Thursday, March 25, 2010

Marxist Ideology and *The Last Man on Earth*

I've seen this movie many times and each time, I ask the same question: What would motivate you if you were the last man on earth?  I've always wondered what motivates Vincent Price's character to keep on, toiling during the day ridding the remains of the city of zombies and enduring the long night under attack by the undead.  In a sense, why live on when there seems to be nothing left to live for?

In The German Ideology, Karl Marx posits that "[a]s individuals express their life, so they are.  What they are, therefore coincides with their production, both with what they produce and with how they produce.  The nature of individuals thus depends on the material conditions determining their production" (Marx 653).  Essentially, Marx argues that not only is a man's life measured according to his production as a citizen but that in the process of producing he is also creating his life.  That production means life is ongoing seems to be implicit in The Last Man on Earth.  Vincent Price's character keeps producing life, even when all of the city seems dead, as he actively moves around the city.  The last man on earth goes about his daily routines because to stop does not only mean to surrender to the undead but also, to stop means a life that meant nothing.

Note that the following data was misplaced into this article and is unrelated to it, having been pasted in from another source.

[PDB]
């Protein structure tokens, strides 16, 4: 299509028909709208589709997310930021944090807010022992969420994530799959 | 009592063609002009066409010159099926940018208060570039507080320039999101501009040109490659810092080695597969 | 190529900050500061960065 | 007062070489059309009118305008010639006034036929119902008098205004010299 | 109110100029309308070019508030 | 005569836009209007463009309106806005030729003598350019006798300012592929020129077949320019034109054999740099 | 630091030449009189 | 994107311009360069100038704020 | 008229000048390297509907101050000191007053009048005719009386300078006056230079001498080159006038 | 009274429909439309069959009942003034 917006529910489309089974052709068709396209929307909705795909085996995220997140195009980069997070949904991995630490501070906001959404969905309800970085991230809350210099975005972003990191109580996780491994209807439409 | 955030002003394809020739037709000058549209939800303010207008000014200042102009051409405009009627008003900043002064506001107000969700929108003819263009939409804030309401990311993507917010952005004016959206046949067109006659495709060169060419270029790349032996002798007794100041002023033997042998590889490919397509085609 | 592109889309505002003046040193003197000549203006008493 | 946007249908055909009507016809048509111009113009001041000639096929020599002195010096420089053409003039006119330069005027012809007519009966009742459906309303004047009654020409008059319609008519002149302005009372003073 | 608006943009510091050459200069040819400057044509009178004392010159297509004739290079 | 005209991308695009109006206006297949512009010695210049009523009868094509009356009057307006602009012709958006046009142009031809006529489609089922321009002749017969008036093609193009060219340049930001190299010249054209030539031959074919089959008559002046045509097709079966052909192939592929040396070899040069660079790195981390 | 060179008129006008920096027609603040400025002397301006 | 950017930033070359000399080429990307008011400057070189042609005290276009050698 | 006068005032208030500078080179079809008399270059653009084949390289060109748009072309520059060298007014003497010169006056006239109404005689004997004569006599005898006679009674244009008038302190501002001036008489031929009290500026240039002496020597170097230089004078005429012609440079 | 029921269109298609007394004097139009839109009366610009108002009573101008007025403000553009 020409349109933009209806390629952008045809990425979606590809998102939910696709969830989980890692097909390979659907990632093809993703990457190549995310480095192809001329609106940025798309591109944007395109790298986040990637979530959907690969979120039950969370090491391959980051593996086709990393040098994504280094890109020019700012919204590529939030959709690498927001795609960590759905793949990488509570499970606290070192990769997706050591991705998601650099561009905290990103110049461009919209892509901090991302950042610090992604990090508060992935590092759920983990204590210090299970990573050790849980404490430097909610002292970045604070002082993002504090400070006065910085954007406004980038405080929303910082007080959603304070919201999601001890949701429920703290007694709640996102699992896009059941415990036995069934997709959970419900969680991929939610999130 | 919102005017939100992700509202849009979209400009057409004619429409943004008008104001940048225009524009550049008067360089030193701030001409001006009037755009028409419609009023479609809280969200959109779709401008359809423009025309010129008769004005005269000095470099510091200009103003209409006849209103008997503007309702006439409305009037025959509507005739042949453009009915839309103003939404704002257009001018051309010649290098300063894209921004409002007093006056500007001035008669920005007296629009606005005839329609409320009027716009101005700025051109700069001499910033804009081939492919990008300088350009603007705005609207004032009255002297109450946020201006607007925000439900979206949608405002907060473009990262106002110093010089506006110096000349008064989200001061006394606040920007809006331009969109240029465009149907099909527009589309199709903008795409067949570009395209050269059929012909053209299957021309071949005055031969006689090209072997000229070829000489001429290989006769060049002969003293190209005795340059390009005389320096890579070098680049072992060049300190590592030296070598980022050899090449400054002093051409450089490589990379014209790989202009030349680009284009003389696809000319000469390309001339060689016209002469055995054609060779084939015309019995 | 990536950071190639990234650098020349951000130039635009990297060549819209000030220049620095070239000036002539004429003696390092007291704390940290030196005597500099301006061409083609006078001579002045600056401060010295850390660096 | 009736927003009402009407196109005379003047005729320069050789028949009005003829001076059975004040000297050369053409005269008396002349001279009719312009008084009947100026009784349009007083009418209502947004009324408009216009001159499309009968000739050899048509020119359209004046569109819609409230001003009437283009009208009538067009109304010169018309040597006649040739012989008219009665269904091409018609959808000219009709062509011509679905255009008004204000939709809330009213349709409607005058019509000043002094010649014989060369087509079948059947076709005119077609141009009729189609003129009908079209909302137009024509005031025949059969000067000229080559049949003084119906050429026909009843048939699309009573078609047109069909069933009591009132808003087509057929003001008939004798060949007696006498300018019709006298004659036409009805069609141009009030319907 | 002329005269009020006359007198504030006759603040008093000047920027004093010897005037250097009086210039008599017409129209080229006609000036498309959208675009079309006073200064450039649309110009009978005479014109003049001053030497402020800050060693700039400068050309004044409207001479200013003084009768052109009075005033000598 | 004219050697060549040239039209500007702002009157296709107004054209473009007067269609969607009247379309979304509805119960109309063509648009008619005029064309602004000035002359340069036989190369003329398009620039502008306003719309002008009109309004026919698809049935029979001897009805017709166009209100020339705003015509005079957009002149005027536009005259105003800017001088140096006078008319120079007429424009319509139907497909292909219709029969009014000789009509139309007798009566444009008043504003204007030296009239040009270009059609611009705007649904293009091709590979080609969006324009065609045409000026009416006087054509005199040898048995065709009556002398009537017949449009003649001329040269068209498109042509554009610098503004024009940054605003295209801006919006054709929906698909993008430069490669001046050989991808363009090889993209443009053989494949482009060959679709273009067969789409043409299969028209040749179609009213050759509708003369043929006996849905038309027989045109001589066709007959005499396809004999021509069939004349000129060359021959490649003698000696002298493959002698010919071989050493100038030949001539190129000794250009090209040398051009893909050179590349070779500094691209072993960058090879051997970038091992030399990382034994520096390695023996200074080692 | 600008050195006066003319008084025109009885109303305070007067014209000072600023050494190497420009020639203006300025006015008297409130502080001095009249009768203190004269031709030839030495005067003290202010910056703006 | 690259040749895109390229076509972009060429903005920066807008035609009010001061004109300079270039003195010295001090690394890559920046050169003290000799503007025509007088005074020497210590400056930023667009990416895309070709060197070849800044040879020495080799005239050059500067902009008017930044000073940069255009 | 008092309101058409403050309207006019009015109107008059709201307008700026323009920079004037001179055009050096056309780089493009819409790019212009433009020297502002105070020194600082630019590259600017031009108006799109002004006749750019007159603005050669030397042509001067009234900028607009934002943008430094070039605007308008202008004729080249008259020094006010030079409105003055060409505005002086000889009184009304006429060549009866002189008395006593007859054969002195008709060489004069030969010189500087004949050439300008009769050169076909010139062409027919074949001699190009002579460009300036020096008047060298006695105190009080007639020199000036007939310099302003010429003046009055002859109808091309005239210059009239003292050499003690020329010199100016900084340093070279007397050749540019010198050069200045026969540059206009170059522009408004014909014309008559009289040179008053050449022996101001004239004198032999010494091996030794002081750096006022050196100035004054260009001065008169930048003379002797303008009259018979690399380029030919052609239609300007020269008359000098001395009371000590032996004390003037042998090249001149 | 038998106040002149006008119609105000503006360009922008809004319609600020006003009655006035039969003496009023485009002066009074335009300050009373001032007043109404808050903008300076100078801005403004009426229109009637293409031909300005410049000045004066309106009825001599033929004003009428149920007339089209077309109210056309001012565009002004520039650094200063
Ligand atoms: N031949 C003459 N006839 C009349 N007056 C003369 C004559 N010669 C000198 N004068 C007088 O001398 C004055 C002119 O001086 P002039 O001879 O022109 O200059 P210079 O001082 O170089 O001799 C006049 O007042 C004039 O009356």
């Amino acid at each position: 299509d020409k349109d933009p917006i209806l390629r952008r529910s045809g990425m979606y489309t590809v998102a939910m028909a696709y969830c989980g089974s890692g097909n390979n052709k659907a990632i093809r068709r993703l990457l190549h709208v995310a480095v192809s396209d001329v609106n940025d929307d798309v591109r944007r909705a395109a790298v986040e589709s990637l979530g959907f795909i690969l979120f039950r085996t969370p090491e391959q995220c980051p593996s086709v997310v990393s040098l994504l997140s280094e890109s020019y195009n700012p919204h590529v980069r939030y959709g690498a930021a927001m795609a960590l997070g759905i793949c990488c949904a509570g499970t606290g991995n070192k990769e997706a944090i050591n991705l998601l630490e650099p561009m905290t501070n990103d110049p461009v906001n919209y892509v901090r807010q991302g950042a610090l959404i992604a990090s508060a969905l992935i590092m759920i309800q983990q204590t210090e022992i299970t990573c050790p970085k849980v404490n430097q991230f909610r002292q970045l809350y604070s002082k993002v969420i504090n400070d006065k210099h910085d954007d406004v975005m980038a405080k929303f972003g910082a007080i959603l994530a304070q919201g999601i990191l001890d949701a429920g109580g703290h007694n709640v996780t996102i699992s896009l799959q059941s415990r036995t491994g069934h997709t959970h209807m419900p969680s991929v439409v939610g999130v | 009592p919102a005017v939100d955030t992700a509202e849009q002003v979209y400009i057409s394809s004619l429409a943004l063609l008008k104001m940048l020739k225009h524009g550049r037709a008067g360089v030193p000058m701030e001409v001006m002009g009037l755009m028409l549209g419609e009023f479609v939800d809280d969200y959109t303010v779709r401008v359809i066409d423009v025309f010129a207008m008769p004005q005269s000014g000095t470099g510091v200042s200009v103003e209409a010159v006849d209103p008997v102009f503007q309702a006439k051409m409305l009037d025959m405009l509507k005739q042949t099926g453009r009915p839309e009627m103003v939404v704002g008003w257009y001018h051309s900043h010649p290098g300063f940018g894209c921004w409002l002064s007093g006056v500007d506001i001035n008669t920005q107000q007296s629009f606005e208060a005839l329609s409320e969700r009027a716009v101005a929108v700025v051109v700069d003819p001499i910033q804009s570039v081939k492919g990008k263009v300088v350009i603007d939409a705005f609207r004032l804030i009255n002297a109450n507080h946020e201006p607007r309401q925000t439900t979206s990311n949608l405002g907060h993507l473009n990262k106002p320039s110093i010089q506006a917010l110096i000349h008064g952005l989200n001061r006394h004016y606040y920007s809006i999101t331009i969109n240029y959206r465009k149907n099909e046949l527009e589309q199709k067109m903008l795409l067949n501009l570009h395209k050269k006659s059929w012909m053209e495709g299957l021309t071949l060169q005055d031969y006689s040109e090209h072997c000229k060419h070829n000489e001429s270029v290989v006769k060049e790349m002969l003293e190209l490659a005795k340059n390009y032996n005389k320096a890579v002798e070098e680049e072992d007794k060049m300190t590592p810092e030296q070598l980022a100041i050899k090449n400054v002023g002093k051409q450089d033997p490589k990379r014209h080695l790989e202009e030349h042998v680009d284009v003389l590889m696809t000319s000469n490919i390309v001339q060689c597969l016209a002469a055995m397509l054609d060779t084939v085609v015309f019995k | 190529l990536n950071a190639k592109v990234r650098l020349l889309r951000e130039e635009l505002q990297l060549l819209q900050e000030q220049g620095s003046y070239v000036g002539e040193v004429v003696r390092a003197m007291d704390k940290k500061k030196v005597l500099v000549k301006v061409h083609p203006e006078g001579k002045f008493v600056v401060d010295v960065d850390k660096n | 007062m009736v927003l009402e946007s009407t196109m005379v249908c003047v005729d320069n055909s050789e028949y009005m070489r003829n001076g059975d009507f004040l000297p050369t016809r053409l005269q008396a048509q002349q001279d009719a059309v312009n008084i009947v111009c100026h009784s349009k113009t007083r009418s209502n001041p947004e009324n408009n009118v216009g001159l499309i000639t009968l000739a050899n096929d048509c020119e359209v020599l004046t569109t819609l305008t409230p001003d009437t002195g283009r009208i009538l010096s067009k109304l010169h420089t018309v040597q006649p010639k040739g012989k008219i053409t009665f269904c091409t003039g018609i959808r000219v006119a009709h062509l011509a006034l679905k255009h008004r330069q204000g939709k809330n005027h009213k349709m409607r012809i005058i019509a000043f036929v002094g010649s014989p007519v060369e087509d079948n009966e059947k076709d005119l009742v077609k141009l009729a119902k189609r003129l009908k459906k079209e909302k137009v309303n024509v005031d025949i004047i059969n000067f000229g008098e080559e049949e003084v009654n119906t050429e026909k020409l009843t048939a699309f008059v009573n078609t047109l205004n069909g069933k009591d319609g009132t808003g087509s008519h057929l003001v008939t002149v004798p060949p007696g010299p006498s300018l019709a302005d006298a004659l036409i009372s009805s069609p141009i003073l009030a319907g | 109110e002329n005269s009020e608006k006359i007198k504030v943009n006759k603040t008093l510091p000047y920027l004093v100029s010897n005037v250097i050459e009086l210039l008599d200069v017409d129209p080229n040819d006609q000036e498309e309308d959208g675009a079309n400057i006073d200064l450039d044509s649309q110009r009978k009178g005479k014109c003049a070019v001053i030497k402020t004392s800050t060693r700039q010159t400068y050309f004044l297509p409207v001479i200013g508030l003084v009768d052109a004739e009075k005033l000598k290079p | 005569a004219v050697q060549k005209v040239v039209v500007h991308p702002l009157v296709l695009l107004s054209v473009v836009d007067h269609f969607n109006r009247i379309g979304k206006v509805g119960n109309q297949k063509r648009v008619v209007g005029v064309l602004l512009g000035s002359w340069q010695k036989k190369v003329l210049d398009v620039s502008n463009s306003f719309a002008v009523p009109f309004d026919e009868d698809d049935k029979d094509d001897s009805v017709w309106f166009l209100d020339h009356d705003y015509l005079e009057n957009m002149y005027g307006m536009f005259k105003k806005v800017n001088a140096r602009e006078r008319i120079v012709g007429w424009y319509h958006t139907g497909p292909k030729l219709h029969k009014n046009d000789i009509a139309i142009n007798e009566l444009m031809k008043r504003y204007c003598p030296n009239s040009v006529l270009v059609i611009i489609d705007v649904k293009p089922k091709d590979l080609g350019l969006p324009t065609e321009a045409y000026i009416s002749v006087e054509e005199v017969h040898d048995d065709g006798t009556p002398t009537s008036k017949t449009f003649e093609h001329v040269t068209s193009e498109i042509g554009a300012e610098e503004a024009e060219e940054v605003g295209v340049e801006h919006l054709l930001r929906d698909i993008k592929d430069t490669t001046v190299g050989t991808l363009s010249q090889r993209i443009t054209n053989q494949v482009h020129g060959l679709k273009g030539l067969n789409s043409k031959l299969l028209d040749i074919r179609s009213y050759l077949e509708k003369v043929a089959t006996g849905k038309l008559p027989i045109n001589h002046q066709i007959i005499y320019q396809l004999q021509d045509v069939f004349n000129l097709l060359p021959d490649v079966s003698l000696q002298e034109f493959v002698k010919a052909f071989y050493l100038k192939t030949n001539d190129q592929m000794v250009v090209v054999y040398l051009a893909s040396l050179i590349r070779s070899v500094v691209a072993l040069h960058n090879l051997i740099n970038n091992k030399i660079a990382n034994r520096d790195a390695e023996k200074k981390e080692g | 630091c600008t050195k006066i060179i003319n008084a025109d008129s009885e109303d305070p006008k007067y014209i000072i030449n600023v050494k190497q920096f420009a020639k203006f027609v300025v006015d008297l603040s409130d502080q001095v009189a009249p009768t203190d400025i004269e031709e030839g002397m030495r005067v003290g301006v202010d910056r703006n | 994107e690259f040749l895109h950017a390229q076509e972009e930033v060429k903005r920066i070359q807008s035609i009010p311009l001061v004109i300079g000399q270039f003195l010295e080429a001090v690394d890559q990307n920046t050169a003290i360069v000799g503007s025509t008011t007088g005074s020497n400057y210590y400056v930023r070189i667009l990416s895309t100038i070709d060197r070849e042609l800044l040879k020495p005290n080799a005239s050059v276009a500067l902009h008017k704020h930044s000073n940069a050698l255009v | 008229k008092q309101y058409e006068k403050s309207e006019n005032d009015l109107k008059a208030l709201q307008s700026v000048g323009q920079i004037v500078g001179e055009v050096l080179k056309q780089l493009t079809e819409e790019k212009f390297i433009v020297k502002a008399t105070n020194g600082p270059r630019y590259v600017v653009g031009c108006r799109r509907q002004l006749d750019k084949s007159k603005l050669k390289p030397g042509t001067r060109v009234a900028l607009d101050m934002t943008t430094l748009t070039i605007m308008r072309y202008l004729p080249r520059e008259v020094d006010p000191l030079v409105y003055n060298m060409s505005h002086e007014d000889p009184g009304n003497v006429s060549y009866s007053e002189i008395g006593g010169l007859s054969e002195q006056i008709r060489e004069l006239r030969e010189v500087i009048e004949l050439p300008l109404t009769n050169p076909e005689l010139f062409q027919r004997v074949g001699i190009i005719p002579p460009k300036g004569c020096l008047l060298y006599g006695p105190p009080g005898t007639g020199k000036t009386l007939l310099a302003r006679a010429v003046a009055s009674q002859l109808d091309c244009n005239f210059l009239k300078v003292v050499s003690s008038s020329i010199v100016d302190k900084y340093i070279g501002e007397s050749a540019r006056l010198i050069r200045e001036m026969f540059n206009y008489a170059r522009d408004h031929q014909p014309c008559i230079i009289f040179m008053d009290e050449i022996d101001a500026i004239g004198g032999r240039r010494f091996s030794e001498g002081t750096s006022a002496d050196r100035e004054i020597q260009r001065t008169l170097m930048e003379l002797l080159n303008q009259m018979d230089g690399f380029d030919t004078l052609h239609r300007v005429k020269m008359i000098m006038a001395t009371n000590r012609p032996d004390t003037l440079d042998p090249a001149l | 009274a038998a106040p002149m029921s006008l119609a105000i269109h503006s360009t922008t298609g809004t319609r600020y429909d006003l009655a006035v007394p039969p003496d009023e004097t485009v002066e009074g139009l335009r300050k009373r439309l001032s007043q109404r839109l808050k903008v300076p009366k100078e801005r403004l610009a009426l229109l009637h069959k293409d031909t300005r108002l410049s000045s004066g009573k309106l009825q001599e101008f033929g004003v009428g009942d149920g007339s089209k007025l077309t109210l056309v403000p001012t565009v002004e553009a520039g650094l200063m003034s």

What is perhaps, more interesting is the end of the movie.  The last man on earth is killed by other living beings who have assumed that he is one of the undead.  These beings have not only found a cure against the zombie disease, but that cure is a vaccine that the last man on earth himself have been working on.  That is, someone else has found a cure and the last man on earth has failed his societal purpose.  Thus, he is killed off in the end because his failure marks him as unproductive; he is like the zombies who have no function in society, no production to mark them as living.  How appropriate that other living beings who did not witness the last man on earth's activity and productivity should be the ones to kill him.  After all, in their eyes, he is not a producing man and his life is worth nothing.

Marx, Karl. The German Ideology. Literary Theory: An Anthology. Eds. Rivkin and Ryan.
      2nd ed. Malden: Blackwell, 2004. 653-658. Print.